First, context is key. Professional distance is important in the physician/patient relationship. If a doctor has an objective, neutral tone it creates a judgment-free environment where a patient feels free to discuss any topic.
“There are emotionally charged situations that can happen in a clinical setting. If a patient has developed a rapport with a caregiver, they may reach out for a sign of support such as a hug," Kuczewski said. "If it seems natural and unforced, it may be helpful and probably of no real concern,"
Second, it is important that the person who initiates the hug is the less-powerful person.
“When people who are very ill come see a physician, they are extremely vulnerable," Kuczewski said. "They feel their health and wellbeing lies in the hands of this physician and they don’t want to offend him or her. This can make it hard for a patient to decline a hug for fear of it impacting their care."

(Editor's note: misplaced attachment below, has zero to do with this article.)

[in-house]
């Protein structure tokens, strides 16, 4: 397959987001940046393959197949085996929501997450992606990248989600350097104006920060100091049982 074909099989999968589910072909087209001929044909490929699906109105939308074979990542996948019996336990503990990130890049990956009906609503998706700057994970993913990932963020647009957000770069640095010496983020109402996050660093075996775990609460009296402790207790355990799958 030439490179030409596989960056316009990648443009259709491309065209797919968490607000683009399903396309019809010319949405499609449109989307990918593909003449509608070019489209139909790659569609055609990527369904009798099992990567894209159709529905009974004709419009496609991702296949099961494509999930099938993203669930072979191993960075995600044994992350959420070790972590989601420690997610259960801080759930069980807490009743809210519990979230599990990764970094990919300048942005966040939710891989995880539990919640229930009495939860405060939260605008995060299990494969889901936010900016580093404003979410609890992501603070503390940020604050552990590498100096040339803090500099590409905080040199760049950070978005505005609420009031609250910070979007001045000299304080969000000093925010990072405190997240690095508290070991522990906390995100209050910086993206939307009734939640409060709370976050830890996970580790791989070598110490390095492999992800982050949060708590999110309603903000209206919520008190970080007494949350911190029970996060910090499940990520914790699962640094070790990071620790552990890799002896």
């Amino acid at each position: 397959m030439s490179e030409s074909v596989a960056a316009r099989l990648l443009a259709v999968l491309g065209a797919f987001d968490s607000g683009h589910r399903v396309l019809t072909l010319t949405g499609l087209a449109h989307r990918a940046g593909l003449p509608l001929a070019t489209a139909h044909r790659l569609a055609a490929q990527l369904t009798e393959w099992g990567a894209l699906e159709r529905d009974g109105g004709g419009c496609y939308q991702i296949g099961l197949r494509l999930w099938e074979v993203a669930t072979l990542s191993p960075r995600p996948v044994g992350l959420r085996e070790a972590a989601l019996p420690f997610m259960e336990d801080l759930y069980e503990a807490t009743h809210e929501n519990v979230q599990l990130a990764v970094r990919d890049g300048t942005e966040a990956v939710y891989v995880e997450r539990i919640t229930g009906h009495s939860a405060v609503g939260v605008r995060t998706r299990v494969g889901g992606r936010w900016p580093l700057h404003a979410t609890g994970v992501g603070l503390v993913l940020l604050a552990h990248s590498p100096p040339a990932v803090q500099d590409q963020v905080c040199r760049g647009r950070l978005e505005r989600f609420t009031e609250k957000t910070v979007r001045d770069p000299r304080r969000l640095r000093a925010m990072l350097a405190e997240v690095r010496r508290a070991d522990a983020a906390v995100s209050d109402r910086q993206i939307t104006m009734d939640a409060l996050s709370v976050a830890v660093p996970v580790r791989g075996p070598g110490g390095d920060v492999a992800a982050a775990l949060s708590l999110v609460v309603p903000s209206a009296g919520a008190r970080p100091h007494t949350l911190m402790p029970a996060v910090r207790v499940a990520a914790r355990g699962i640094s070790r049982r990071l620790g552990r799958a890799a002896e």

Still, at times, the physician feel uncomfortable accepting a hug from a patient. In those instances, Kuczewski recommends trying to inject a handshake before the person moves in for a hug. If caught early enough, both physician and patient will feel the professional boundaries have not been crossed, but there still has been a comforting connection.